If Broadway had a reigning diva as of 2010, it was probably Sutton Foster, who had worked more or less without letup in starring roles in musicals starting with Thoroughly Modern Millie and continuing with Little Women, The Drowsy Chaperone, and Shrek. After Shrek's closing, however, she was available for two weeks to try cabaret at New York's prestigious Café Carlyle in connection with her debut solo album, Wish, and this recording was made on the last night of her run. The café is not only tony, it's tiny, so that on live albums made there, it sometimes seems possible to identify every set of clapping hands. In this performance, Foster wisely plays to the little crowd, using the same comic charm she has brought to her stage roles. Naturally, she includes some of the songs associated with her musicals, notably "Show Off," her stand-out number from The Drowsy Chaperone, a humorous number in which the singer protests, "I don't want to show off" while doing exactly that. You can't help thinking a video would have done better justice to it than this mere audio experience, but it's still very funny. For Shrek, Foster includes the cut song "More to the Story," which is good enough to make it regrettable that she couldn't have sung it on Broadway. Elsewhere, the set is an expected combination of other show tunes and some mostly good pop songs (John Denver's "Sunshine on My Shoulders" just doesn't measure up to the attention Foster gives it). At one point, she introduces a piece of audience participation by putting the names of five Broadway showstoppers in a cup and having someone pick the next song. It turns out to be "Defying Gravity" from Wicked, which Foster then renders as if channeling Idina Menzel. Their voices are similar, but when, at the end, she encores with another song from the cup, "And I Am Telling You I'm Not Going" from Dreamgirls, she again impersonates the woman who sang it originally, Jennifer Holliday, this time to audience laughter. Foster certainly has the pipes for such songs, but maybe she should find her own interpretations of them if she's going to sing them; here, they sound, inappropriately, like parodies.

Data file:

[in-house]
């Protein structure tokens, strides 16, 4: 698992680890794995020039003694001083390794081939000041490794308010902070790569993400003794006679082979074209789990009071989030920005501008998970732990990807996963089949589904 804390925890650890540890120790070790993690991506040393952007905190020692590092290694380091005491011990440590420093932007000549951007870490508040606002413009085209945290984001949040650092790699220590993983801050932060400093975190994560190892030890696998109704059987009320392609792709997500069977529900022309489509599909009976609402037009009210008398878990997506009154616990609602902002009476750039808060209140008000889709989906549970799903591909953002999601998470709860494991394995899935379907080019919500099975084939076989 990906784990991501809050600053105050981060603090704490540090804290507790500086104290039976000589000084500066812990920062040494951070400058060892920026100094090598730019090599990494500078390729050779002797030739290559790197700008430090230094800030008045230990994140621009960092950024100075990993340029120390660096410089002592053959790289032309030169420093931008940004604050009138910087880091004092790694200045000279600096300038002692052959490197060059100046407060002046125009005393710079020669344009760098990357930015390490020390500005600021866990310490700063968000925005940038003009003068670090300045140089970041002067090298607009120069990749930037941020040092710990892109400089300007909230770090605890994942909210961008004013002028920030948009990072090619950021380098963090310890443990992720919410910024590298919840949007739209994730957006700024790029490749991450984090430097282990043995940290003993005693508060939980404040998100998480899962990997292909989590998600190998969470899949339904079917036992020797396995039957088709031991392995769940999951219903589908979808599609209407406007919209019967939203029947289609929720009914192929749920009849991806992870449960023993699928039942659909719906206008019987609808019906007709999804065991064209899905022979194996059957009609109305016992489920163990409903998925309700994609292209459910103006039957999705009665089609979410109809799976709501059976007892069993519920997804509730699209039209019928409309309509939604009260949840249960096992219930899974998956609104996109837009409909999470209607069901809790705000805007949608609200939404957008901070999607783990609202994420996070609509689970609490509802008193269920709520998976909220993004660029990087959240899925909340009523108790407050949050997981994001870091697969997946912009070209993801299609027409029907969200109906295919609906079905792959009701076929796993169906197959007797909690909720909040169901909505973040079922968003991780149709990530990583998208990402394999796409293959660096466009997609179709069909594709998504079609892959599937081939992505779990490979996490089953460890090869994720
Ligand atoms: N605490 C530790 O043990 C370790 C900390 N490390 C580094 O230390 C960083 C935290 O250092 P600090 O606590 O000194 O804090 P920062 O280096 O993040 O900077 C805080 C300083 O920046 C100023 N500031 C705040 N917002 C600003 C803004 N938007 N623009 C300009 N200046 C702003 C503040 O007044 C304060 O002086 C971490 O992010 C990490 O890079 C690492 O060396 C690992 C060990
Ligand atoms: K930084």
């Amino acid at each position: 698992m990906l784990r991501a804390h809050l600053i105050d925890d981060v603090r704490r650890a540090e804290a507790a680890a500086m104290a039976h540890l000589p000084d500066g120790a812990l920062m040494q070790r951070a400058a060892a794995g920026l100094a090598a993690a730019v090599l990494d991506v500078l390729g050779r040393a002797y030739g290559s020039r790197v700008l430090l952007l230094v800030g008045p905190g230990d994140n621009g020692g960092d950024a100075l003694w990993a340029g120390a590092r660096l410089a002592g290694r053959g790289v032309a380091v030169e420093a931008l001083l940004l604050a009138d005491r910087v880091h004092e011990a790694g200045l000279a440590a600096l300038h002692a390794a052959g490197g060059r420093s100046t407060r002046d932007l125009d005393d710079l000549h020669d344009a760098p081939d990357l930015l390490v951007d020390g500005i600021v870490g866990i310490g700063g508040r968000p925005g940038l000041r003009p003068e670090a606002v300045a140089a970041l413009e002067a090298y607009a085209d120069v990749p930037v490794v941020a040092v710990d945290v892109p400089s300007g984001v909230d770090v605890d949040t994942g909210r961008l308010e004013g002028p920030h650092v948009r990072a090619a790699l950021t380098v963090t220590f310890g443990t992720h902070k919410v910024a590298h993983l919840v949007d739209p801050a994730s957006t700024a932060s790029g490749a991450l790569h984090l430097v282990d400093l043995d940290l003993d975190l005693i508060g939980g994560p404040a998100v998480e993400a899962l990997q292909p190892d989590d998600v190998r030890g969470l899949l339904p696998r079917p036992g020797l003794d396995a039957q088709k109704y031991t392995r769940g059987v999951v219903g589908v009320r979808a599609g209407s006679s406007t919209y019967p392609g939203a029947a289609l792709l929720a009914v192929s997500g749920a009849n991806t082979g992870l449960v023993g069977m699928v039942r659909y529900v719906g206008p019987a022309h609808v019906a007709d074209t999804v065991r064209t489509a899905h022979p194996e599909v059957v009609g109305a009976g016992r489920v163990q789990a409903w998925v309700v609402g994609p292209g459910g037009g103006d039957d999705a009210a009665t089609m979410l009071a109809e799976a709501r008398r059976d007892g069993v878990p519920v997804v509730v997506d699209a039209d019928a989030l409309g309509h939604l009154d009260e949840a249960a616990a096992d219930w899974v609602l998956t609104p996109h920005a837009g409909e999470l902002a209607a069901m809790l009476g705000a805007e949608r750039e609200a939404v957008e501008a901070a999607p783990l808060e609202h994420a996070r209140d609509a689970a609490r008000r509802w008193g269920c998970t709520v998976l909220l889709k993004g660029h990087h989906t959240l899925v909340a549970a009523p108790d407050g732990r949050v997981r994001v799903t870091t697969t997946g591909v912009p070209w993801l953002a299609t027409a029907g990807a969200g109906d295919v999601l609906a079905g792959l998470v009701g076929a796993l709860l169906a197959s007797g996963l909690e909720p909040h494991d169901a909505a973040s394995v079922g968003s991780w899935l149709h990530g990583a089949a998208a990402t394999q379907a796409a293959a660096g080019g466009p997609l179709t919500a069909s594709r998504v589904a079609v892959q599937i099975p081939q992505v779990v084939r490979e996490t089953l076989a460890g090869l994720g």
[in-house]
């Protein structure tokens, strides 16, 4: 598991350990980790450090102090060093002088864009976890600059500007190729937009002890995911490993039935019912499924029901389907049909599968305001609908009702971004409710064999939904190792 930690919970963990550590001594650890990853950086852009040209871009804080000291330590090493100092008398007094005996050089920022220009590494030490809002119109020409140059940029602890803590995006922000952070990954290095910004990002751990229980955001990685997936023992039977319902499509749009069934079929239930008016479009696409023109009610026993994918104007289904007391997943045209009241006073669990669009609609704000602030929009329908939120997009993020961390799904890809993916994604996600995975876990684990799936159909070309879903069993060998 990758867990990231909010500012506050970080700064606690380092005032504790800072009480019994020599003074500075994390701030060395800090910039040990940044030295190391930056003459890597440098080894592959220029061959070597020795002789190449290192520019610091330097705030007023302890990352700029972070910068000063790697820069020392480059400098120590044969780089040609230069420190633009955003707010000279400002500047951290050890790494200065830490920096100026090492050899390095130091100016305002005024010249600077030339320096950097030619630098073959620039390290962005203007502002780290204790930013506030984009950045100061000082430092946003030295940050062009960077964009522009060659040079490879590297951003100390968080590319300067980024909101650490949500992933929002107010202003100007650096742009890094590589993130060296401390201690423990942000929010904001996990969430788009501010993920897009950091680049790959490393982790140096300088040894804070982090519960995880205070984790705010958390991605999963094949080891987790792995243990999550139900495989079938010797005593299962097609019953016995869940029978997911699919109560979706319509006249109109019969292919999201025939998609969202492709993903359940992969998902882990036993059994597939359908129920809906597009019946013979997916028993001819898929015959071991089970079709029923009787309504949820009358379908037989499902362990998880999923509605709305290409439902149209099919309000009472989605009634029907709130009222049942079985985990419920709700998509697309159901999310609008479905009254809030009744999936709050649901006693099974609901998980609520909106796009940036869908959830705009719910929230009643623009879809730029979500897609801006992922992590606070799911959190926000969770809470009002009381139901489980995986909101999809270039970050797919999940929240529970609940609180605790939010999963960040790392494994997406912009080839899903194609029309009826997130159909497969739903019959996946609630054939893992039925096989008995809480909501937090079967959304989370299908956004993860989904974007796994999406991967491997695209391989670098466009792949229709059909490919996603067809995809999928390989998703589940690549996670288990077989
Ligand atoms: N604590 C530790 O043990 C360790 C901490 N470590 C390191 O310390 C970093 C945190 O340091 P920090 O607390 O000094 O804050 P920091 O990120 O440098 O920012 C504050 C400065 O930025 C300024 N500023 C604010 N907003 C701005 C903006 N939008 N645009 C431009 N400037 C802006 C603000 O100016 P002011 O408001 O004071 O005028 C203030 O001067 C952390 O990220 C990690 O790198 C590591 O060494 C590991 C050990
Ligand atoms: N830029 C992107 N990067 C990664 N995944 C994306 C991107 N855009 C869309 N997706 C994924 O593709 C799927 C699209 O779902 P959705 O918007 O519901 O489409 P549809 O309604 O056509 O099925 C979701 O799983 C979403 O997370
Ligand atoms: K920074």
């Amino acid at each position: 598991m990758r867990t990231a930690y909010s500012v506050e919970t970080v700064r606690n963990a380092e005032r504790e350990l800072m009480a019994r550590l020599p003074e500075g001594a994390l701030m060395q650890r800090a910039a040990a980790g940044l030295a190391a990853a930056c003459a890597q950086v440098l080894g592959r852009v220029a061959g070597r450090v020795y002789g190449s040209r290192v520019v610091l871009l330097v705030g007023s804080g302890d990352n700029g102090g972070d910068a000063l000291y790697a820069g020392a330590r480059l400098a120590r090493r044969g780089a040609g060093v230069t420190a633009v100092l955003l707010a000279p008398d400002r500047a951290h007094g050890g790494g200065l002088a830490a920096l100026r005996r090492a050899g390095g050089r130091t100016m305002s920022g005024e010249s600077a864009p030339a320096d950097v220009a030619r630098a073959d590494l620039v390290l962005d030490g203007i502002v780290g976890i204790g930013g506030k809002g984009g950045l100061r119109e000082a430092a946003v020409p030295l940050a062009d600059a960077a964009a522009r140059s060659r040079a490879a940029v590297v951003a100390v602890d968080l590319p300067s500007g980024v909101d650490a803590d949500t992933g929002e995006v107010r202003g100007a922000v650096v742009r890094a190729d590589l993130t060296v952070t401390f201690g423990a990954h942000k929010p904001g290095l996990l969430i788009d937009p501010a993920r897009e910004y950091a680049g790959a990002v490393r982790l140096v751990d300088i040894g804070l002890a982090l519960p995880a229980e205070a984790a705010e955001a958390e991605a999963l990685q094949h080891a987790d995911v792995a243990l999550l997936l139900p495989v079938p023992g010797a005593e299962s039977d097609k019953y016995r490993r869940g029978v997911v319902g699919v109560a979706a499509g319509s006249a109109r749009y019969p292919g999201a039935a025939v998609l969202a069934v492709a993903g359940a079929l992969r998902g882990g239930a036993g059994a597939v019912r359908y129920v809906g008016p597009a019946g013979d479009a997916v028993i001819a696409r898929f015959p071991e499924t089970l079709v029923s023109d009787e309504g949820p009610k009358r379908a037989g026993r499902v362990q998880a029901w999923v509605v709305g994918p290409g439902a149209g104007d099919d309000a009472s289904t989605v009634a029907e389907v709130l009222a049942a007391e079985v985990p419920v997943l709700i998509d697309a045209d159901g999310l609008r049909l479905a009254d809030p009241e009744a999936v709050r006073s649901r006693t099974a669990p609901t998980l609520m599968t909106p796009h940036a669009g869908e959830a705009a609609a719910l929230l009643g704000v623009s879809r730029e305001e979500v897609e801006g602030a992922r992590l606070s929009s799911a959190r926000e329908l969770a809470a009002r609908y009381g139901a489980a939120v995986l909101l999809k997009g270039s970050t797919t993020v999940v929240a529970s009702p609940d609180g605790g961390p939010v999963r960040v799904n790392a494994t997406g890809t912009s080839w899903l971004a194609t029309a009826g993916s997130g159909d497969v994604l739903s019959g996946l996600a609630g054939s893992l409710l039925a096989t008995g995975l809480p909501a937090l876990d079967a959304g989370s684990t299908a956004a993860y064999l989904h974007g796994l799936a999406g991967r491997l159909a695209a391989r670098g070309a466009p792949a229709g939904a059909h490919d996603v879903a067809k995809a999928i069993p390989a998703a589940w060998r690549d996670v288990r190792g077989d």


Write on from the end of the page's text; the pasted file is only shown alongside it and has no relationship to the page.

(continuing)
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AllMusic Review by William Ruhlmann